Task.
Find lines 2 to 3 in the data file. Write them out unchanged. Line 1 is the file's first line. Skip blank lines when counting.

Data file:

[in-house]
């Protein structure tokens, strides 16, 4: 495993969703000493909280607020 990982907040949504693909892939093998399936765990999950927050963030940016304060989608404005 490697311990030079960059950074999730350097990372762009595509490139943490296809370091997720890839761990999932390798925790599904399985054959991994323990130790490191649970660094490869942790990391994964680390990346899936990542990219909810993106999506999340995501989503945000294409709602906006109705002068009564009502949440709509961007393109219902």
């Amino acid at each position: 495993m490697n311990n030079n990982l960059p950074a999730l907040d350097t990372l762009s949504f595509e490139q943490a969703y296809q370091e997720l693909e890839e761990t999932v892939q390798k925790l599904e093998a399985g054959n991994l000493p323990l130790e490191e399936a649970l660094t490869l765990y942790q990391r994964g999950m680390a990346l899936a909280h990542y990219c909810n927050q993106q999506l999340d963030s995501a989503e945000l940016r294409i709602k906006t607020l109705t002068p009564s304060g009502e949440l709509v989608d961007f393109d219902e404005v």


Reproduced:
């Protein structure tokens, strides 16, 4: 495993969703000493909280607020 990982907040949504693909892939093998399936765990999950927050963030940016304060989608404005 490697311990030079960059950074999730350097990372762009595509490139943490296809370091997720890839761990999932390798925790599904399985054959991994323990130790490191649970660094490869942790990391994964680390990346899936990542990219909810993106999506999340995501989503945000294409709602906006109705002068009564009502949440709509961007393109219902």
């Amino acid at each position: 495993m490697n311990n030079n990982l960059p950074a999730l907040d350097t990372l762009s949504f595509e490139q943490a969703y296809q370091e997720l693909e890839e761990t999932v892939q390798k925790l599904e093998a399985g054959n991994l000493p323990l130790e490191e399936a649970l660094t490869l765990y942790q990391r994964g999950m680390a990346l899936a909280h990542y990219c909810n927050q993106q999506l999340d963030s995501a989503e945000l940016r294409i709602k906006t607020l109705t002068p009564s304060g009502e949440l709509v989608d961007f393109d219902e404005v």